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FAIR principles and the IEDB: short-term improvements and a long-term vision of OBO-foundry mediated machine-actionable interoperability

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      Abstract

      The Immune Epitope Database (IEDB), at www.iedb.org, has the mission to make published experimental data relating to the recognition of immune epitopes easily available to the scientific public. By presenting curated data in a searchable database, we have liberated it from the tables and figures of journal articles, making it more accessible and usable by immunologists. Recently, the principles of Findability, Accessibility, Interoperability and Reusability have been formulated as goals that data repositories should meet to enhance the usefulness of their data holdings. We here examine how the IEDB complies with these principles and identify broad areas of success, but also areas for improvement. We describe short-term improvements to the IEDB that are being implemented now, as well as a long-term vision of true ‘machine-actionable interoperability’, which we believe will require community agreement on standardization of knowledge representation that can be built on top of the shared use of ontologies.

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      Most cited references 22

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      The FAIR Guiding Principles for scientific data management and stewardship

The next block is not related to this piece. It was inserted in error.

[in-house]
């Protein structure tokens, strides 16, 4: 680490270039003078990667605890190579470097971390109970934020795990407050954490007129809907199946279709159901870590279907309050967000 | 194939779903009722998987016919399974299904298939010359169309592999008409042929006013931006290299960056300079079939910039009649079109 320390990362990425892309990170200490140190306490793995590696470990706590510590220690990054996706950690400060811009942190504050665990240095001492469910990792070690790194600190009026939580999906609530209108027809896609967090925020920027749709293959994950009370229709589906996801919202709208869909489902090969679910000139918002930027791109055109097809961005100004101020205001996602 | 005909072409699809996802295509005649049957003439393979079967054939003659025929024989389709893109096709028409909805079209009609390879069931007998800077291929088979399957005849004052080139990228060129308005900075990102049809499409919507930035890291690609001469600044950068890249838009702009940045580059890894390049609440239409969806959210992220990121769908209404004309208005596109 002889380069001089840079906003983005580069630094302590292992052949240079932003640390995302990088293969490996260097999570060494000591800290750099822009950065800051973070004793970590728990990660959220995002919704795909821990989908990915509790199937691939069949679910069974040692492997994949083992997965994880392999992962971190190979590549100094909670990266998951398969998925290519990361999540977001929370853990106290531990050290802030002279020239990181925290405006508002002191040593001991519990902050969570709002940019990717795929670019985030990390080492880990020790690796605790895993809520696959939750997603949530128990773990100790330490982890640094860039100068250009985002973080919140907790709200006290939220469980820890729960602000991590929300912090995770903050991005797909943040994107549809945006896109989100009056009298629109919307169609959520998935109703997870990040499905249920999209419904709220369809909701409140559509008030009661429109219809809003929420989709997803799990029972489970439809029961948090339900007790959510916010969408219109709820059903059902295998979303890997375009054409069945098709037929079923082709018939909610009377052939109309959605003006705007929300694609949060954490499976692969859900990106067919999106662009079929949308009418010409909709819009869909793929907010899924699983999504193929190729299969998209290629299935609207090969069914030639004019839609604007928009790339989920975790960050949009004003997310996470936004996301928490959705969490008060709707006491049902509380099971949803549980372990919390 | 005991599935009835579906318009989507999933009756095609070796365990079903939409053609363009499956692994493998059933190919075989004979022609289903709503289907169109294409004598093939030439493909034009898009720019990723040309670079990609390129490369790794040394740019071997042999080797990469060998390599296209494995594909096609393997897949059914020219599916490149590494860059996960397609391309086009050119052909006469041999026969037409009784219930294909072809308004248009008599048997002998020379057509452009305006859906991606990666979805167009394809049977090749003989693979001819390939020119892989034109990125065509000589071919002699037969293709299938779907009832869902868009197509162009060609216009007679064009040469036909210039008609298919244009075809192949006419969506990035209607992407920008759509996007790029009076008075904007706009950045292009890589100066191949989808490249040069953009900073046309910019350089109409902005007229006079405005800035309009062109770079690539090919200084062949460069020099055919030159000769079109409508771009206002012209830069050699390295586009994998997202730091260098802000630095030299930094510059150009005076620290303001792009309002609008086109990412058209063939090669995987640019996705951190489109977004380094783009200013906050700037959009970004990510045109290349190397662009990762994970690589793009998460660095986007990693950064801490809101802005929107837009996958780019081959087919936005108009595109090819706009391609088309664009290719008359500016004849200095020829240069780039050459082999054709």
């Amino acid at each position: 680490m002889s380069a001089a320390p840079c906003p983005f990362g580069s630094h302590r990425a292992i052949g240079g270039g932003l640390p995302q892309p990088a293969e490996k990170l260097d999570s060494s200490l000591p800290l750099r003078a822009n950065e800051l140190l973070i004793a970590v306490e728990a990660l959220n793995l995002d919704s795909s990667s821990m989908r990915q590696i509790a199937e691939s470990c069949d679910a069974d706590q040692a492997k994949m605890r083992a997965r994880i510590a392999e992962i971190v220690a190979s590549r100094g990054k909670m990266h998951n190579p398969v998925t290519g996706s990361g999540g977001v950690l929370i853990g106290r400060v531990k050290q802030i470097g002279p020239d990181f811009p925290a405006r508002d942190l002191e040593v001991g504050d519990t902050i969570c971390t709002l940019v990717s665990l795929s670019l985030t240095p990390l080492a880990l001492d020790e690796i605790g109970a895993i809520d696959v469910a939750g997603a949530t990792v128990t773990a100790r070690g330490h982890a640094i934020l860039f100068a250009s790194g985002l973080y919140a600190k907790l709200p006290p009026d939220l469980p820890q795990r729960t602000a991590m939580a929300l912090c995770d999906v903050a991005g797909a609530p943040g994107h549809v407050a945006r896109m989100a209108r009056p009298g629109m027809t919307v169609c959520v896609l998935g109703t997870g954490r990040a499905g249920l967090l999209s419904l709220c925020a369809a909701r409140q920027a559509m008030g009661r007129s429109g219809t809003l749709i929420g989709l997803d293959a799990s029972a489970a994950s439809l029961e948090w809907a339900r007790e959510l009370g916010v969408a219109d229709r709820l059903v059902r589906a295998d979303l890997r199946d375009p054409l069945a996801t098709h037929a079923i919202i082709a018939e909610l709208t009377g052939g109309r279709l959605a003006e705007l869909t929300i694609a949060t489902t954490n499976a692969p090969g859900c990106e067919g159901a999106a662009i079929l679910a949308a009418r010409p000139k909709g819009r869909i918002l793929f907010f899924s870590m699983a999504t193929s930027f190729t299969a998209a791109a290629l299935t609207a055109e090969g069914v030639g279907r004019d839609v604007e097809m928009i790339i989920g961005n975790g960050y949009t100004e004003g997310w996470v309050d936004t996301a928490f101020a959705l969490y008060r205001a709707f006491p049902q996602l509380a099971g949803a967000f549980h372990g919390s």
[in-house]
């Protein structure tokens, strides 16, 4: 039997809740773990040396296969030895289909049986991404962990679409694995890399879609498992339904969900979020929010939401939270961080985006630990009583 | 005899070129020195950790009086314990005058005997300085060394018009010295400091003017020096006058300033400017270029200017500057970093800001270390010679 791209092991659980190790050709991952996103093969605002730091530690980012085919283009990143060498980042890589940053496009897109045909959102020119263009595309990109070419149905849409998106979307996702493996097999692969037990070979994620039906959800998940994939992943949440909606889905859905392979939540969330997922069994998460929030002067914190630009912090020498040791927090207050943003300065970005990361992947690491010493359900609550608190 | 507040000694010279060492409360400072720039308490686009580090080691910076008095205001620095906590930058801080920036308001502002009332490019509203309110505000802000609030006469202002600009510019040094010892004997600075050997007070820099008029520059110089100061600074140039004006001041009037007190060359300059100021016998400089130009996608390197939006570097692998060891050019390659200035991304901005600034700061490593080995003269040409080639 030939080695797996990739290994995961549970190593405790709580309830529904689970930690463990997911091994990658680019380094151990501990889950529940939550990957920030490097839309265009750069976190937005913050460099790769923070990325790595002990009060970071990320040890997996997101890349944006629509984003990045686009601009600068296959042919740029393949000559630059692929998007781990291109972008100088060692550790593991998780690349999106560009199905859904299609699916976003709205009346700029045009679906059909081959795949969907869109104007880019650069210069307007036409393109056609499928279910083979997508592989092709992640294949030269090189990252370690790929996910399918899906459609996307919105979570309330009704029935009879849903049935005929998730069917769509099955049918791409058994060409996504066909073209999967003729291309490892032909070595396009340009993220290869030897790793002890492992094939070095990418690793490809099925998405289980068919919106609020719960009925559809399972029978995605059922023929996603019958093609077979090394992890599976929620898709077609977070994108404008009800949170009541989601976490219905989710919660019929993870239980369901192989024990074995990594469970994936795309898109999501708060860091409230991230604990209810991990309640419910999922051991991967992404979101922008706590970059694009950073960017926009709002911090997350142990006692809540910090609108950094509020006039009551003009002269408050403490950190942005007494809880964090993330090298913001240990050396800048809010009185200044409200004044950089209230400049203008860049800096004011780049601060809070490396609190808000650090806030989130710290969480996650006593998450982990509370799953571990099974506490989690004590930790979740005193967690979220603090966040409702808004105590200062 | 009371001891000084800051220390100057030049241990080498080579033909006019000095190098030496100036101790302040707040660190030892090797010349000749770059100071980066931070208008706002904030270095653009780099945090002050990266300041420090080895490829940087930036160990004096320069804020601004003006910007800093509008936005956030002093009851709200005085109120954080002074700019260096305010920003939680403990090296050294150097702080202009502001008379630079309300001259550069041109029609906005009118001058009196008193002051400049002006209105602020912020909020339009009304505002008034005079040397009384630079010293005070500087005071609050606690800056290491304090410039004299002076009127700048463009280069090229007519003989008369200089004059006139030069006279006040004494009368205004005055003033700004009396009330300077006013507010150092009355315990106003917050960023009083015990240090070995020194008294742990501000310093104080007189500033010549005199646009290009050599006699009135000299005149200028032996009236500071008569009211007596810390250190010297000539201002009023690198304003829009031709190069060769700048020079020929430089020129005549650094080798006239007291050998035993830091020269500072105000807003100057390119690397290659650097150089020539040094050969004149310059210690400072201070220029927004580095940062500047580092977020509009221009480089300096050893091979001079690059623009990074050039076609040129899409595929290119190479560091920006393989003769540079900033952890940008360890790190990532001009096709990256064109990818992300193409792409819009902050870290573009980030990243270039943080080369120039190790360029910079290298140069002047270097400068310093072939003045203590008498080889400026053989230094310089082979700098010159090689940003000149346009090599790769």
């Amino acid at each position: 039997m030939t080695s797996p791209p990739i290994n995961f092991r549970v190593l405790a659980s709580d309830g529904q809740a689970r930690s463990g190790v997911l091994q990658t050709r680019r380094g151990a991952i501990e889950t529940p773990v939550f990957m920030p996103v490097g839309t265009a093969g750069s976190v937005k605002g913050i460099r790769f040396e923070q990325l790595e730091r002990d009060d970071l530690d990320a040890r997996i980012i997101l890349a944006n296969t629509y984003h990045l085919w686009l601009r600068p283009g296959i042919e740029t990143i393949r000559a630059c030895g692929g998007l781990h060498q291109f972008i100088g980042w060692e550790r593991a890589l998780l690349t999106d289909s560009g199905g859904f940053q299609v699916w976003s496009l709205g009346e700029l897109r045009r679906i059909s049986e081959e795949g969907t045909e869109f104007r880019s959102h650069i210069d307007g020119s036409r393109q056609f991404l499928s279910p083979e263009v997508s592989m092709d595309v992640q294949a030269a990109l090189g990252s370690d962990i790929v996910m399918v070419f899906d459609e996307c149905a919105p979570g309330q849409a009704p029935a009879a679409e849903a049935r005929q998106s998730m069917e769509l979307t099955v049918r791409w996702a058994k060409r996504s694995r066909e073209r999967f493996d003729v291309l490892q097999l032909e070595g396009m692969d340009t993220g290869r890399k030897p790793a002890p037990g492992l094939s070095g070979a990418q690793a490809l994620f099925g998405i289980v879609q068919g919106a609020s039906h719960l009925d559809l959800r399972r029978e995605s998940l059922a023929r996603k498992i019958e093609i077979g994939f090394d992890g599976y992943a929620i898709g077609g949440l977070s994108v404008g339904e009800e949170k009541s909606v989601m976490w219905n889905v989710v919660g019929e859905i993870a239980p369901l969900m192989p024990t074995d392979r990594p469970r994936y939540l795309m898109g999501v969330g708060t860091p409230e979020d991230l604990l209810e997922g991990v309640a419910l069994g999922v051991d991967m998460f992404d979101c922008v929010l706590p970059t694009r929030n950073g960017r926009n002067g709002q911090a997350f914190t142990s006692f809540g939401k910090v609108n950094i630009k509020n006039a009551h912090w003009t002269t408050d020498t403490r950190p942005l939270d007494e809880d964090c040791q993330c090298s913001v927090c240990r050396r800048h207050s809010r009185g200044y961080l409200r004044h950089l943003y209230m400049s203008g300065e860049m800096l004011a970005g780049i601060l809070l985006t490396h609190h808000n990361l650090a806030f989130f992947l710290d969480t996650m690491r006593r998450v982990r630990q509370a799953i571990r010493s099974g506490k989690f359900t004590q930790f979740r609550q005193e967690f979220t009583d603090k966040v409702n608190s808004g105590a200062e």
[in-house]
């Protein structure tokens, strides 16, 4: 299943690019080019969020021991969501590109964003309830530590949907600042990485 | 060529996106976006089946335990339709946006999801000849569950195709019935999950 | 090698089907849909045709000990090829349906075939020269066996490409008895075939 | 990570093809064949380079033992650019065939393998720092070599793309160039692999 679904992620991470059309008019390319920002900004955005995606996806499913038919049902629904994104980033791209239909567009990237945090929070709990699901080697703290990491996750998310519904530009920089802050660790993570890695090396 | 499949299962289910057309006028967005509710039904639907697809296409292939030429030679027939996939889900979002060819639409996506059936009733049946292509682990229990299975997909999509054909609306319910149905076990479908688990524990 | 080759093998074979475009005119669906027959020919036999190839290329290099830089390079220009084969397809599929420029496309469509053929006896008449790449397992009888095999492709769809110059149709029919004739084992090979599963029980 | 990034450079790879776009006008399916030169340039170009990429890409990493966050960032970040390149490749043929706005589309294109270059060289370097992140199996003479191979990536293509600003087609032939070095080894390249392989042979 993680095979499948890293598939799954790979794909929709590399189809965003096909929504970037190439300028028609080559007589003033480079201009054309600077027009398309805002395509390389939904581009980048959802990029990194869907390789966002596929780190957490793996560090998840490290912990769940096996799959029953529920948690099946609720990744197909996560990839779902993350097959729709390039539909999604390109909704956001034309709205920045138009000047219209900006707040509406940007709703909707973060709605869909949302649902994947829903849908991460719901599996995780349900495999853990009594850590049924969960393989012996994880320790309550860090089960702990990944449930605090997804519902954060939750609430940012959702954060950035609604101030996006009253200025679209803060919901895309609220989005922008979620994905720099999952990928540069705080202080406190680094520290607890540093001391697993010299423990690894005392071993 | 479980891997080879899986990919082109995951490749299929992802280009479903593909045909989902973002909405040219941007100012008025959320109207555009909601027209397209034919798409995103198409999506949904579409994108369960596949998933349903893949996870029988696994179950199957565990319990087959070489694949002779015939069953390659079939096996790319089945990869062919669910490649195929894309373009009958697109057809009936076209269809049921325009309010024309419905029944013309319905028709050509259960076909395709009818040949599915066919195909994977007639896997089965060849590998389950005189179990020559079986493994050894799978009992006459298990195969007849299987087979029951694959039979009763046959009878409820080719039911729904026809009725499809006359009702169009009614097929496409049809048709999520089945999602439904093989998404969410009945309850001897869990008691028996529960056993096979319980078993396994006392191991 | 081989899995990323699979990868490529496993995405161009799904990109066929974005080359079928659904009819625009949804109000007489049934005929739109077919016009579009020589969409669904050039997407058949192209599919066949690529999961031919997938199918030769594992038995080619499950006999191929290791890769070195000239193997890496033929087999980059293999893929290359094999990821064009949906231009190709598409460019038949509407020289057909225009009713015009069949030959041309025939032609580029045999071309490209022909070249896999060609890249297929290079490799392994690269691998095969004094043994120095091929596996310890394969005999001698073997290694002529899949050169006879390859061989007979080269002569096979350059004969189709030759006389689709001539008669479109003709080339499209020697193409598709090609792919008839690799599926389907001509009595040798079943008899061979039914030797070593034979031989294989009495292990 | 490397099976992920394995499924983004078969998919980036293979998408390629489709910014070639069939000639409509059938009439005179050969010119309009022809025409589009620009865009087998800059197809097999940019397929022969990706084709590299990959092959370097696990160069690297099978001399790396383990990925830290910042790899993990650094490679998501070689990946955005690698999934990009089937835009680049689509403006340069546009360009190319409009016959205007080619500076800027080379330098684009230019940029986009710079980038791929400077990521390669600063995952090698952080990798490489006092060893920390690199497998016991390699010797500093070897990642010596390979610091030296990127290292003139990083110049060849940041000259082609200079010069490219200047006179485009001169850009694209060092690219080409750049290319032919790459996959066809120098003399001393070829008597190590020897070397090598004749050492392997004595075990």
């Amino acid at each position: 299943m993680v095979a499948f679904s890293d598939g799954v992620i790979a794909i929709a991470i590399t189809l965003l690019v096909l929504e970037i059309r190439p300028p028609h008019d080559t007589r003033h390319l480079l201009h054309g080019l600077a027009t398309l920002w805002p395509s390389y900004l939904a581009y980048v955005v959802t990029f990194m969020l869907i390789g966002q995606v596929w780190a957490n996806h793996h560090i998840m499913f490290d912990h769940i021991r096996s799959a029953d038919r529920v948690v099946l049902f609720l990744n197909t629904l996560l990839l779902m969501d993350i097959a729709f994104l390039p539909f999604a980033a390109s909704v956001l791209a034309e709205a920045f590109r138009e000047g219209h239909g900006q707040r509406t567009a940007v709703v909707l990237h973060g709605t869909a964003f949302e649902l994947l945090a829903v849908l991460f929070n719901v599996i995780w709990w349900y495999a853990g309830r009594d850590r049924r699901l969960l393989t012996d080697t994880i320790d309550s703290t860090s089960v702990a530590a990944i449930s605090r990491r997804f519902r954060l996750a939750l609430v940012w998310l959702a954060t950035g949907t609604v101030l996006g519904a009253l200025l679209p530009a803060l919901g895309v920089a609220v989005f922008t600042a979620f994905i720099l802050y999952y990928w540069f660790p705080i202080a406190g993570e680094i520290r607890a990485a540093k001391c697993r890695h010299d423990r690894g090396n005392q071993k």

There is an urgent need to improve the infrastructure supporting the reuse of scholarly data. A diverse set of stakeholders—representing academia, industry, funding agencies, and scholarly publishers—have come together to design and jointly endorse a concise and measureable set of principles that we refer to as the FAIR Data Principles. The intent is that these may act as a guideline for those wishing to enhance the reusability of their data holdings. Distinct from peer initiatives that focus on the human scholar, the FAIR Principles put specific emphasis on enhancing the ability of machines to automatically find and use the data, in addition to supporting its reuse by individuals. This Comment is the first formal publication of the FAIR Principles, and includes the rationale behind them, and some exemplar implementations in the community.
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        The OBO Foundry: coordinated evolution of ontologies to support biomedical data integration.

        The value of any kind of data is greatly enhanced when it exists in a form that allows it to be integrated with other data. One approach to integration is through the annotation of multiple bodies of data using common controlled vocabularies or 'ontologies'. Unfortunately, the very success of this approach has led to a proliferation of ontologies, which itself creates obstacles to integration. The Open Biomedical Ontologies (OBO) consortium is pursuing a strategy to overcome this problem. Existing OBO ontologies, including the Gene Ontology, are undergoing coordinated reform, and new ontologies are being created on the basis of an evolving set of shared principles governing ontology development. The result is an expanding family of ontologies designed to be interoperable and logically well formed and to incorporate accurate representations of biological reality. We describe this OBO Foundry initiative and provide guidelines for those who might wish to become involved.